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How to Strip Paint With Brake Fluid

Updated February 21, 2017

Brake fluid can serve as an acceptable alternative to paint stripper for removing paint from small metal or plastic objects. Brake fluid is commonly used in the wargaming and modelling community by modelers looking to remove an old paint job in preparation for a new one. The fluid, left in contact with the model for an extended time period, loosens the paint, breaking down the adhesion between the paint and the model. It's a process that works well for lead and lead-free metal alloys, but care should be taken with plastic models as the fluid can cause softening in some plastic types.

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  1. Pour the brake fluid into a glass jar that's large enough to hold the item you're stripping while submerged in the liquid.

  2. Wash the surface of the object with mild liquid soap and warm water to remove any dirt, debris or chemicals from the item. Rinse thoroughly in running water and then pat the object dry with a paper towel.

  3. Submerge the item within the fluid in the jar. Place the cap on the jar. Leave the item in the jar for up to 48 hours. Check the paint adhesion on the item after 12 hours to determine if the paint has pulled away from the object. You can use a wooden stir stick to perform the check by scraping the edge of the object with the stick to see if the paint flakes away, if so, then remove the object from the fluid. If not, leave in place for an additional soaking period. Check again after 12 more hours. If the paint still sticks but bubbles slightly from the object, check after six hours instead of 12.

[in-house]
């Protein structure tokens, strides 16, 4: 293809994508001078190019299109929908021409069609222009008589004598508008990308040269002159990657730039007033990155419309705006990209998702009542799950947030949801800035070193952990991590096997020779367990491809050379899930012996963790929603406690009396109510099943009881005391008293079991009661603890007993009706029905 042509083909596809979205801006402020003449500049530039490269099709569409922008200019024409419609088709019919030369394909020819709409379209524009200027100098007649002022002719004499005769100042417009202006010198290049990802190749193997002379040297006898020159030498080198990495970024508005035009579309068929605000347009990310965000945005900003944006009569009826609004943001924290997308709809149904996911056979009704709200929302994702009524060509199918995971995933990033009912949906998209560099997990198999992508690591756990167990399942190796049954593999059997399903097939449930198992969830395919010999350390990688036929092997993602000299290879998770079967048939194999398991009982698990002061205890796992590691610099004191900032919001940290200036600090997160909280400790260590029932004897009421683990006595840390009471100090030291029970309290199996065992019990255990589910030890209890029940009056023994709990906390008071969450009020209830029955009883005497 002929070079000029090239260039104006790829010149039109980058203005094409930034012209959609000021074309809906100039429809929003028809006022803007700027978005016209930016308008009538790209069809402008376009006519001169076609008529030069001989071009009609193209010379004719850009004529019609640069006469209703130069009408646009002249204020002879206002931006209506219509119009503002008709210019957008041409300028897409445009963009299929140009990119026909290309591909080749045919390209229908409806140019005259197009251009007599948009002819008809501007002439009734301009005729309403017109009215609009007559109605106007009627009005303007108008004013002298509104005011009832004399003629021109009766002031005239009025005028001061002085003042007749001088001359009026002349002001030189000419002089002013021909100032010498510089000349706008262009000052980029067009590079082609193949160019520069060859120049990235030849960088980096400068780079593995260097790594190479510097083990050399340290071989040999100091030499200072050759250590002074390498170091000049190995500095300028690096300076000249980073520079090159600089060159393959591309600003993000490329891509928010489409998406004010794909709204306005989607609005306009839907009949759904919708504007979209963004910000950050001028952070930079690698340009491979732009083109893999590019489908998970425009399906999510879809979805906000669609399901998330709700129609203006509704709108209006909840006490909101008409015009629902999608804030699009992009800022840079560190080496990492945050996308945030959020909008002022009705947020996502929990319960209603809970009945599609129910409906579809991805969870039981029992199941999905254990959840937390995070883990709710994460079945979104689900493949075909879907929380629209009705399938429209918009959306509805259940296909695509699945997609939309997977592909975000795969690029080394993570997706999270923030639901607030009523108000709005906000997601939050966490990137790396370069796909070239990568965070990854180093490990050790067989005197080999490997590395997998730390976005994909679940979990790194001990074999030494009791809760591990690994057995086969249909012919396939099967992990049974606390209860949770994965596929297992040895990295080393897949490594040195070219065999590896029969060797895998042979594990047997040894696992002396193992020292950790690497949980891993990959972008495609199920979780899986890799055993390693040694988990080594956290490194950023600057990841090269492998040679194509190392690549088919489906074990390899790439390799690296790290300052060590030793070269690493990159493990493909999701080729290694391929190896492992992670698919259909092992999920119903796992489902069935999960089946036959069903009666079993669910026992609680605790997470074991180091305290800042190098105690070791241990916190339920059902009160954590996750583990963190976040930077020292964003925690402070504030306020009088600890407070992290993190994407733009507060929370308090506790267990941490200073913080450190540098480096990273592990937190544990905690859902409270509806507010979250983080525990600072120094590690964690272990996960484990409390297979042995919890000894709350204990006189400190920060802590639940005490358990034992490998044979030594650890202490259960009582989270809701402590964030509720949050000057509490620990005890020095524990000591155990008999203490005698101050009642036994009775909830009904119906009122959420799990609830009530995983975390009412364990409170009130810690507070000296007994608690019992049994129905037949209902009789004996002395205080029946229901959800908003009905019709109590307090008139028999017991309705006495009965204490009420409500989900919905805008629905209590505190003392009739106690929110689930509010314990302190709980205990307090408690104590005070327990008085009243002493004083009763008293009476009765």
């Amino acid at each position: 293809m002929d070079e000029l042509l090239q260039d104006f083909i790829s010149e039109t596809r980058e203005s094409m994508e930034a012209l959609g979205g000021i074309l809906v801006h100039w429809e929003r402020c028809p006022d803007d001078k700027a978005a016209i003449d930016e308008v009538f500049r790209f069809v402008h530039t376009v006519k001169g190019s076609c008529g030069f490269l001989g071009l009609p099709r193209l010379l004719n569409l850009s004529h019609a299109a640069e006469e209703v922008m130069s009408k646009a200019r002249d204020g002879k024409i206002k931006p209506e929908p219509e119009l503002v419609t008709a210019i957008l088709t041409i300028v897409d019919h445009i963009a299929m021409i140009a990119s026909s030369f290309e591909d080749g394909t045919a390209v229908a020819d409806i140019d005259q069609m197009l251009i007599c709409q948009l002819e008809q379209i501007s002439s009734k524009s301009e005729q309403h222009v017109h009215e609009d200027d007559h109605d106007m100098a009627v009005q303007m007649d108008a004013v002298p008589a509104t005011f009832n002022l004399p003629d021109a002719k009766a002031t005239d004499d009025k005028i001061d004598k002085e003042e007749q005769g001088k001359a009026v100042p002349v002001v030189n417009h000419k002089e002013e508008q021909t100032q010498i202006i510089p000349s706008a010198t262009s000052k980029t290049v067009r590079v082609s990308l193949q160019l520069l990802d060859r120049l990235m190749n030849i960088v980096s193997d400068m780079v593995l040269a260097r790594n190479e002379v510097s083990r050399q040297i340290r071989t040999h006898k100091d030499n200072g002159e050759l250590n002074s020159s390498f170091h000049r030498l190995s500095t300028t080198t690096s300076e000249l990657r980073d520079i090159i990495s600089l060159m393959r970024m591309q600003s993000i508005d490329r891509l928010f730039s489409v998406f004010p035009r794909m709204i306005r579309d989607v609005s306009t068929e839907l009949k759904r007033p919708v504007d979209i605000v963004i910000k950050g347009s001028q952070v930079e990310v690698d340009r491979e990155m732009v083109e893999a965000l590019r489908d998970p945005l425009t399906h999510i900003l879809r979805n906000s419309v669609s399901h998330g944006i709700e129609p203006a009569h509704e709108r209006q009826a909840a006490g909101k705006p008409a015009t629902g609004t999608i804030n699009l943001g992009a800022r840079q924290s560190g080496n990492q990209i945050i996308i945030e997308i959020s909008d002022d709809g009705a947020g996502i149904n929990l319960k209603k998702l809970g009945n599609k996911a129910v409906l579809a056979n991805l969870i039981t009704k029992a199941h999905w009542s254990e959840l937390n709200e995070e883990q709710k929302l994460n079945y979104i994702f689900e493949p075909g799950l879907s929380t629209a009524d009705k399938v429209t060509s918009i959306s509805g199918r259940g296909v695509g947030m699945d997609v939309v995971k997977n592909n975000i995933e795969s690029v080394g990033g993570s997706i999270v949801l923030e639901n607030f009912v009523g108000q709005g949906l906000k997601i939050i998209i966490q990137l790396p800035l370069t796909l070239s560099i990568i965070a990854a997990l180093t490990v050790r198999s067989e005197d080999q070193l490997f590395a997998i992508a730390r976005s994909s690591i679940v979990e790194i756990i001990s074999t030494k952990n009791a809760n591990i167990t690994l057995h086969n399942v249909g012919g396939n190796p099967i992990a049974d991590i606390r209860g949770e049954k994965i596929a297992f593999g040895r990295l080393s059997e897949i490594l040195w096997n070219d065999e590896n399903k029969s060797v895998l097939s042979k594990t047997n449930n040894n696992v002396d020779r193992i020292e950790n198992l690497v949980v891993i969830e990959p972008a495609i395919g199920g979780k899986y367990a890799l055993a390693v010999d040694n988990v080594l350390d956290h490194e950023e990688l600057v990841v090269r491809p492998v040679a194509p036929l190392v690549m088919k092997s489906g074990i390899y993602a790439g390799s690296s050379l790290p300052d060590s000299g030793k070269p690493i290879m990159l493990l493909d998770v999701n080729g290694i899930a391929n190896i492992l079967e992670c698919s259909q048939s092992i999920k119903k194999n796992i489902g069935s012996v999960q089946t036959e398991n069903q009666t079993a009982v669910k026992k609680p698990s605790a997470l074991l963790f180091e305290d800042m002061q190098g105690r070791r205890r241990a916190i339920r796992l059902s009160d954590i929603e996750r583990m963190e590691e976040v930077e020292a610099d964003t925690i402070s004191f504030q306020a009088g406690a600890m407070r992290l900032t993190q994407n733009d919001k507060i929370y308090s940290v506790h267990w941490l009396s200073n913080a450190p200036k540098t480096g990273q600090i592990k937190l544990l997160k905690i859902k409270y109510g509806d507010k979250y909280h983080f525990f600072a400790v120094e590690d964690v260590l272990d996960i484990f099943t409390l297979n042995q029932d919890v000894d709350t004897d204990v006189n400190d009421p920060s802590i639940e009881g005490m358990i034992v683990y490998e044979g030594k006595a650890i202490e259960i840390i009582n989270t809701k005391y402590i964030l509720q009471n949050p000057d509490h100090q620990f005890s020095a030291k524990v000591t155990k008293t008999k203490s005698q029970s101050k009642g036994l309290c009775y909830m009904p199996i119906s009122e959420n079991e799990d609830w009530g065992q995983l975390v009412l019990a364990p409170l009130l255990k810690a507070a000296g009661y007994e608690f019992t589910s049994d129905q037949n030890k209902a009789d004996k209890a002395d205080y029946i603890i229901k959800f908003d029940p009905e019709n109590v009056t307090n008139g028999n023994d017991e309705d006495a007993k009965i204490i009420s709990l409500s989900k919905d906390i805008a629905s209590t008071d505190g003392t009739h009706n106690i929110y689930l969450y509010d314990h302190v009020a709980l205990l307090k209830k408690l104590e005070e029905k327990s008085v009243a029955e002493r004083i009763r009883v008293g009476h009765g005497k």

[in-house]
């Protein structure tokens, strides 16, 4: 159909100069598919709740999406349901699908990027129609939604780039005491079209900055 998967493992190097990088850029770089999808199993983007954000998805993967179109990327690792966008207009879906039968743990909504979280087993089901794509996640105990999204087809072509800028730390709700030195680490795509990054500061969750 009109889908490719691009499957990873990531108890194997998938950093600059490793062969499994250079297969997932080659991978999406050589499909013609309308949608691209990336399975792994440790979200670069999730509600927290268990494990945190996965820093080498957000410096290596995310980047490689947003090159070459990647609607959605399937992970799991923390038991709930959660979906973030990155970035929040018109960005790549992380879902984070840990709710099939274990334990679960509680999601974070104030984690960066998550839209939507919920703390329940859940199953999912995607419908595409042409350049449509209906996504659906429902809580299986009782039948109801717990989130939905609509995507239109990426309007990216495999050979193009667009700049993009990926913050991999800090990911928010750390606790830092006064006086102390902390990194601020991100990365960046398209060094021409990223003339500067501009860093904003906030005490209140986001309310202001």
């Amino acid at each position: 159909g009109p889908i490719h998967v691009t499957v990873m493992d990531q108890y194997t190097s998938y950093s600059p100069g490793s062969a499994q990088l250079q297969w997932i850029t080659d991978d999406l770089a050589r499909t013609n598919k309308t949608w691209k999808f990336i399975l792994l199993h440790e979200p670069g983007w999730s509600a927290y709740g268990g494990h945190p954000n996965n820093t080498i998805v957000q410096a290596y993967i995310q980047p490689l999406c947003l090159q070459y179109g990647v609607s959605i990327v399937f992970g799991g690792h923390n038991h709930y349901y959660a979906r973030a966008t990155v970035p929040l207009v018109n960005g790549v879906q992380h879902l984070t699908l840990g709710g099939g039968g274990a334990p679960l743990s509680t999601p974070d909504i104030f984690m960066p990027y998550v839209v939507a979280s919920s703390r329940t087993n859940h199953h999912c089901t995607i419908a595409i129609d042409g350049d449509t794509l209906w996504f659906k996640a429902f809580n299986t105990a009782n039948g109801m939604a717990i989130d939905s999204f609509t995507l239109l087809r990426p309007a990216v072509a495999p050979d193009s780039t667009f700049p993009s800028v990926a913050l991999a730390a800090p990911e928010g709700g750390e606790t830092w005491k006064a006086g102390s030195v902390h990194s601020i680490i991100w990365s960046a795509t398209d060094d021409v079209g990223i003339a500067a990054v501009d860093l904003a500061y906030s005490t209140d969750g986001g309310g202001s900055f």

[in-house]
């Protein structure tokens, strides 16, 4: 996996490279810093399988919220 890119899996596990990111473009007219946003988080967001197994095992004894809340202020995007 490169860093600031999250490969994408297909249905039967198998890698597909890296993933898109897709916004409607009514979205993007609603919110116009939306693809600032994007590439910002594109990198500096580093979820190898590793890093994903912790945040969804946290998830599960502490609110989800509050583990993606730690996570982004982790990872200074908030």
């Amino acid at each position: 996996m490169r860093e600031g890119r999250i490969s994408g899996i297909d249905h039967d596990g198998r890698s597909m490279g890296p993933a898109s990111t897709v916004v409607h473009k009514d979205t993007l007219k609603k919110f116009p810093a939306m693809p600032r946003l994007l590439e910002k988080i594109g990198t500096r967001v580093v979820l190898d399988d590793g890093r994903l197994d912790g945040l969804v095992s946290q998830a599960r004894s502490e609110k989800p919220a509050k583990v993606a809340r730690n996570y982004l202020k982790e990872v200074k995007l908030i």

4. Place a pair of rubber gloves on your hands for protection from the liquid. Pull the object from the jar when the paint easily flakes from the object.

  5. Fill a small bowl with liquid soap. Dip the bristles of a toothbrush into the soap and then use the brush to scrub away the loosened paint from the object. Scrape paint from hard to reach areas using the tip of a wooden toothpick.

  6. Rinse the fluid residue from the object with cold water. Submerge the object back in the fluid if paint remains for an additional 12 hours and repeat the scrubbing afterward. Dispose of the brake fluid according to waste disposal regulations for your area.

  7. Tip

    Test the brake fluid on plastic objects before submersion by brushing the fluid onto a small section of the plastic and allowing it to sit for two hours. Wipe the fluid off with a paper towel and examine the towel for signs of plastic coming away with the fluid, and check the plastic for softening due to the fluid. If either occurs, do not use the fluid to remove the paint.

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Things You'll Need

  • Sealable glass jar
  • Liquid soap
  • Paper towel
  • Brake fluid
  • Rubber gloves
  • Toothbrush
  • Wooden toothpick

About the Author

Larry Simmons is a freelance writer and expert in the fusion of computer technology and business. He has a B.S. in economics, an M.S. in information systems, an M.S. in communications technology, as well as significant work towards an M.B.A. in finance. He's published several hundred articles with Demand Studios.

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